The "Whiz-ard" That Is Dr. Oz

And Other Stories


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What’s the Black Ribbon For and Other Ways of Dealing With Loss…

The loss of a parent, regardless of the relationship that you may have had with them is difficult in a way that can’t really be put into words.  When you aren’t close, it opens you up to a different type of grieving.  Maybe it’s the loss of possibility that I’m grieving now or the loss of hope – I can’t really describe to you what it is.  The reality is, that everyone’s experience is unique to them.  I can give you all of the tips and tricks that have worked for me in getting through this last month, but they may not work for you – everyone is different.  The one thing that I know for sure is that in death and mourning, there is no real right or wrong, you have to do what feels right for you.

Since this is a blog about taking Dr. Oz’s advice, I checked his website and found a video featuring Dr. Richard Smith.  He laid out the three stages of grief – these really didn’t apply to me, but I’ll share them with you anyway:

  • Stage one – loss of control, denial and a lack of reality…maybe even anger.  This totally didn’t apply to me.  In some ways, the death of my father has been easier than I thought, in some ways more difficult, but I’ve never, for a minute been angry or in denial over what happened.  Maybe, because it was expected, maybe because no matter how early it was, I did get to say a needed good-bye or maybe because there isn’t a one size fits all on death and mourning, but I never went through any part of this stage.
  • Stage two – persistent sadness and emptiness…this one, I’m not sure of.  It’s a complicated situation.  After the funeral, and when I went back to work, I could easily focus on the job at hand.  As time has moved on, there have been weeks where I felt numb inside.  I could even watch a sad dog video and not cry.  Just numb and in some ways, on auto pilot saying and doing the right things and what is expected of me. I have had a lot of other things that have needed my attention though, and maybe that’s why I feel more myself than I perhaps should.
  • Stage 3 – reinvest with other people.  It’s too soon for this one I think.

Sorry, I wish I could tell everyone that there is an exact process to follow, but there isn’t.  I’m not religious, but one thing that helped me, was taking part in some of the observances that Jewish people following the death of an immediate family member.  The practice of K’riah (literally ‘tearing’) just prior to the funeral, where the mourners rip and a black ribbon and continue to wear it for 30 days has helped me.  It is supposed to be symbolic of loss, and permanent scarring to your life at the loss of one so dear to you.  For me, it was a reminder that whenever I had any doubt, that my father was no longer here.  People would ask me what the little black ribbon was for and I’d explain that my father had passed away.  Each time I said it, it made it more believable to me.  I went to synagogue to say Mourner’s Kaddish (a traditional prayer for the dead) during Shloshim – the 30 days of mourning after the funeral.  I did this 3 times, and again, I’m not religious, but having a process to follow brought me comfort.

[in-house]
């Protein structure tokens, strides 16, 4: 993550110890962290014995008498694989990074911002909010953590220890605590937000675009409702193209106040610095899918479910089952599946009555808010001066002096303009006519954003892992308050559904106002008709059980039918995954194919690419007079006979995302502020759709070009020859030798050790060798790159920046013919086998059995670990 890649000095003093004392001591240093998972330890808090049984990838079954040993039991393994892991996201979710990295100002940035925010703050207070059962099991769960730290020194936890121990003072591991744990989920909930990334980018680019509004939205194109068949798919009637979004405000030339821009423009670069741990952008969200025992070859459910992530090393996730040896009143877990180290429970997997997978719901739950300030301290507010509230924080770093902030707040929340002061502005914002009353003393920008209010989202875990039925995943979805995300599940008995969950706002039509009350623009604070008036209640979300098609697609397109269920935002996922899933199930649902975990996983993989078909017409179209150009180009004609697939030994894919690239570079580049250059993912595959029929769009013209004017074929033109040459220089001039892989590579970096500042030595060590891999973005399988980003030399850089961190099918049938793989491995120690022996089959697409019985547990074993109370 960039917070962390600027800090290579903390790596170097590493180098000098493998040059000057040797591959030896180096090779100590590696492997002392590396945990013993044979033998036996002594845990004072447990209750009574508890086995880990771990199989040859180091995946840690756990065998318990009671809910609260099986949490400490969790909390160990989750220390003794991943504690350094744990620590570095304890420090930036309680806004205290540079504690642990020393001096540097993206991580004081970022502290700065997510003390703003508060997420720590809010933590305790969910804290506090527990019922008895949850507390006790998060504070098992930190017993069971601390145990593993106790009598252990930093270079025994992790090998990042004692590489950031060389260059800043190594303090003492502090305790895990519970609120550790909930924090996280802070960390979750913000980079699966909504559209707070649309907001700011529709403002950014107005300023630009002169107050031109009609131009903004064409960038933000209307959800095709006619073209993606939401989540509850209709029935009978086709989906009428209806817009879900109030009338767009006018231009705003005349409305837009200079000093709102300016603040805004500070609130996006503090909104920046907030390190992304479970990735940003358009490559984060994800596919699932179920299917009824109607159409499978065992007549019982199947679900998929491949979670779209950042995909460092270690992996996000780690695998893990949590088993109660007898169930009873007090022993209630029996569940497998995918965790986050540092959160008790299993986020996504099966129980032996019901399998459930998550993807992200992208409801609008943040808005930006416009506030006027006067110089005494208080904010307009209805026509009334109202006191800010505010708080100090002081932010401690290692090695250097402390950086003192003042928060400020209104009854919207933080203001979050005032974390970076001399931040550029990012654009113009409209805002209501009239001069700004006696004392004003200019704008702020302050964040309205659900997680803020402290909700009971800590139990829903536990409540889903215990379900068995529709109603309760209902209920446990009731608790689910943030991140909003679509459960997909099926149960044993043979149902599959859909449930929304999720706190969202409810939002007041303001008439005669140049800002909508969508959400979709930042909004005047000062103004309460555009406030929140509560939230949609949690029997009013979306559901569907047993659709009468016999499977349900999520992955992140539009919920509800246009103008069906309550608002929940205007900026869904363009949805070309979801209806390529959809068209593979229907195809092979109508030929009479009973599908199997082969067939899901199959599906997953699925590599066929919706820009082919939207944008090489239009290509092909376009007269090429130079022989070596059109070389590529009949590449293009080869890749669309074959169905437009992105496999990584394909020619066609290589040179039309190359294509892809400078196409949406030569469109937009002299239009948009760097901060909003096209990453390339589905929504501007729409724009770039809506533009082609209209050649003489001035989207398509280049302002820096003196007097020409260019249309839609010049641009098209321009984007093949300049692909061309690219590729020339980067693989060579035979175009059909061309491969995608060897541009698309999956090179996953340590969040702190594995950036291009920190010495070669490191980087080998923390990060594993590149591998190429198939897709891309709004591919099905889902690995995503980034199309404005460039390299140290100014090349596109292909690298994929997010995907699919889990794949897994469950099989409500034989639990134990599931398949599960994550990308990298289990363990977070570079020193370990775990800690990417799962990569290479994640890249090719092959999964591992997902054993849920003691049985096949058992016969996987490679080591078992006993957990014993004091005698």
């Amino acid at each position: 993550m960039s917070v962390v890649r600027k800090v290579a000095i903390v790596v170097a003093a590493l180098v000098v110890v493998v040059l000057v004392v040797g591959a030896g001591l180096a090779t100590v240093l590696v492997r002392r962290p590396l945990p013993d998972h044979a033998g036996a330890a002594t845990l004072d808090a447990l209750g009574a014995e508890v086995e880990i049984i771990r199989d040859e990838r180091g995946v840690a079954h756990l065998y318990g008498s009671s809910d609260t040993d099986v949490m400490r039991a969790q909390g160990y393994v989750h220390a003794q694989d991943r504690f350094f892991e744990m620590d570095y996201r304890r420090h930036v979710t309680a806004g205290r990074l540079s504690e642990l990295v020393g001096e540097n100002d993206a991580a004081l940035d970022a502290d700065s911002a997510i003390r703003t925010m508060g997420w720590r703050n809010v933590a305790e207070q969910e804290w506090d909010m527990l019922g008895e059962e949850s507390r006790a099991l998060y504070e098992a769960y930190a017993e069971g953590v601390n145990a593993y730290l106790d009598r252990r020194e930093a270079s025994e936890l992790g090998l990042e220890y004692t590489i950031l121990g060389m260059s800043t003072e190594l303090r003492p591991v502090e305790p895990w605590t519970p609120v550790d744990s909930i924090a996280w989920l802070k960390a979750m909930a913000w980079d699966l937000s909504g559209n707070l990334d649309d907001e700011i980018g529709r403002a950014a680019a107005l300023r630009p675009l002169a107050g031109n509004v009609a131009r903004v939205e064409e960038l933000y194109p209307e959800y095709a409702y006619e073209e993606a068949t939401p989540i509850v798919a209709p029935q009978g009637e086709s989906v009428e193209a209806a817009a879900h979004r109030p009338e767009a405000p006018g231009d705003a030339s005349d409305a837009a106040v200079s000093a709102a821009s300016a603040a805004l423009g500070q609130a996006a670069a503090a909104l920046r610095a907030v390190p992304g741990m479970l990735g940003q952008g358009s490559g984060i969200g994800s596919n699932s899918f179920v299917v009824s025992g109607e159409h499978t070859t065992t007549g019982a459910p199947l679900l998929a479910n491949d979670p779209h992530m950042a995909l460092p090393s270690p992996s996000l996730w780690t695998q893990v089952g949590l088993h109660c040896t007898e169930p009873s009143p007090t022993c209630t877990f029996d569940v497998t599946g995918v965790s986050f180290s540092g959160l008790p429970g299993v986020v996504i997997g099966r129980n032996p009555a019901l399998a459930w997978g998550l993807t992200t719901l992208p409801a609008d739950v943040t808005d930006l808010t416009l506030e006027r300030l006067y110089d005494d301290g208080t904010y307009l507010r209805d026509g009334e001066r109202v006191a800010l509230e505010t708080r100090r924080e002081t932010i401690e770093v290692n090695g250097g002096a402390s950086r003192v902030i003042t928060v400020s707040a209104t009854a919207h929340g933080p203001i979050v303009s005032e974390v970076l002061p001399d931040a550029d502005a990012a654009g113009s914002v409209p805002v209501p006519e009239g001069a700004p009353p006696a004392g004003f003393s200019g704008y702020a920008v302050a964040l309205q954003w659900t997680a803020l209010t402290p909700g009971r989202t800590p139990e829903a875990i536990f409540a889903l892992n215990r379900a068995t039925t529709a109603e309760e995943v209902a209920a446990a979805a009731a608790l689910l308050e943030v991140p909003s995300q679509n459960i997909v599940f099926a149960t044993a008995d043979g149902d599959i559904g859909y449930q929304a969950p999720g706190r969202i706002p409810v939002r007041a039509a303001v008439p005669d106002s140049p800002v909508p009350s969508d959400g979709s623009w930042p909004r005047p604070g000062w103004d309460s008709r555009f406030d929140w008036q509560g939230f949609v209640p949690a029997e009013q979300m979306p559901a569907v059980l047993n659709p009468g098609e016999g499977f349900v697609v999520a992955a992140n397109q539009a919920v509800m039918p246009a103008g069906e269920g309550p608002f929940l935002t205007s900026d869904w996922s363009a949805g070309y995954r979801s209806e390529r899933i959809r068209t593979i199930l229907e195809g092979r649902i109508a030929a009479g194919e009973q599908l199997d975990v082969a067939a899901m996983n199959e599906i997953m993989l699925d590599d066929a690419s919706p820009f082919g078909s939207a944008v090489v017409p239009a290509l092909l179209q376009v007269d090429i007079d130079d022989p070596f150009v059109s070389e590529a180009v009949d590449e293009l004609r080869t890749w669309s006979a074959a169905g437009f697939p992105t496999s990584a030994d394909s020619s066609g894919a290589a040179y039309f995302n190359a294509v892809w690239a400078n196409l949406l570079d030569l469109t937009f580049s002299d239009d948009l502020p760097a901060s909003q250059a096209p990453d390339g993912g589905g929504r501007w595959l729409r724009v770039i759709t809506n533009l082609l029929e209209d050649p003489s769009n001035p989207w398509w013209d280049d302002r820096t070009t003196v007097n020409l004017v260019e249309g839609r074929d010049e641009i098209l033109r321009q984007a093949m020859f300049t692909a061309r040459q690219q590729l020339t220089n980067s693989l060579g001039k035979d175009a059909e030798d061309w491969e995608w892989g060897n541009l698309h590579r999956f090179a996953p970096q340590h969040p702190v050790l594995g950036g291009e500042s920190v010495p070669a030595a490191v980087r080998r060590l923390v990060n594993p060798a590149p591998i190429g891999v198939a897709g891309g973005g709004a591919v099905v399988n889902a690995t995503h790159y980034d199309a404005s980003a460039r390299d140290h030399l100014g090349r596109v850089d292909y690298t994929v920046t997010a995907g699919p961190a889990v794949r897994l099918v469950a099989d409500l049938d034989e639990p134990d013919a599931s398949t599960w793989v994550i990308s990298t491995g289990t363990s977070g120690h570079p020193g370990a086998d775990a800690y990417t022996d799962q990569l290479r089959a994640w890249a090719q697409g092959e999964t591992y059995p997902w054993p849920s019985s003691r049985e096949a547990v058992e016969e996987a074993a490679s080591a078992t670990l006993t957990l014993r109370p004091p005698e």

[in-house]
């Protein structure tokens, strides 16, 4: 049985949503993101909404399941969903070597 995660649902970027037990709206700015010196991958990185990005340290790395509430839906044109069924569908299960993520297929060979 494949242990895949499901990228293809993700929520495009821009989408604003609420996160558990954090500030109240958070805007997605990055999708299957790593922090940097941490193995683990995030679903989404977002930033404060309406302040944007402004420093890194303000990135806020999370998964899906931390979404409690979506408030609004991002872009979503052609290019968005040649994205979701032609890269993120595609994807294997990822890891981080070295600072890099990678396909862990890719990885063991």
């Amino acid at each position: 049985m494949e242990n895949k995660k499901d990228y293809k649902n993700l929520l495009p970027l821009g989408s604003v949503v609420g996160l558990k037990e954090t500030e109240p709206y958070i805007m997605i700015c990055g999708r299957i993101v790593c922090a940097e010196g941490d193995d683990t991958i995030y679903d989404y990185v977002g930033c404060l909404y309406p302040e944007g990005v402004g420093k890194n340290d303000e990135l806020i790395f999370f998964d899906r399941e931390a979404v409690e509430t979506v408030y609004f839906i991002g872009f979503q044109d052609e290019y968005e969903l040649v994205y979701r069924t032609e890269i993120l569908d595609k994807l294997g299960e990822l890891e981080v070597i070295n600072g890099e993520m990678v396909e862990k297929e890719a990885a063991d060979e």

The one thing that was most helpful was going to the cemetery by myself a few days after the funeral.  I went because I didn’t have any time at the end of my father’s life to say the things that I needed to say and I wasn’t afforded the opportunity at the funeral.  I spent ten minutes there, but it made everything so much better for me.  I had the whole place to myself, and I just stood there and said (mostly in my inside voice) what I felt at that moment.  It didn’t take long, but for me it was time well spent.  Sometimes, it’s not about getting every question answered or “getting closure” that counts, it’s about taking the time that you need, for yourself.  I know that I may never really understand my father and I know that he likely didn’t understand me, but that’s ok.  I understood, in that moment, that I didn’t need either, I just needed quiet time to process everything and it helped.  What surprised me was how little time I needed there.  I knew that I wasn’t going to get a sign from my father that he was there with me, and I was also ok with that.  I went with no expectations, and I left with even fewer but being there helped a realist like me, in ways that I just can’t explain.  You will never get time back, especially time to deal with complex emotions – so take what you need for yourself.

Some people have gone above and beyond, and I know that I’ve thanked them for everything that they have done – make sure, no matter how sad you may be to do that.  Everyone deserves to be appreciated and when times are tough, and people go out of their way to help, let them know that you value them.  You will get through your loss whatever it may be and there will be days, which may come sooner than you think where you will feel exactly like yourself.  I know for me, that writing about how I feel about this has been cathartic, but I’m at the point now where I just want to write about fluffier, more enjoyable things.  Maybe one day I’ll want to revisit this time in my life, that’s the beauty of having your own blog – you can write about what you feel like, and when it’s time, you can let it go…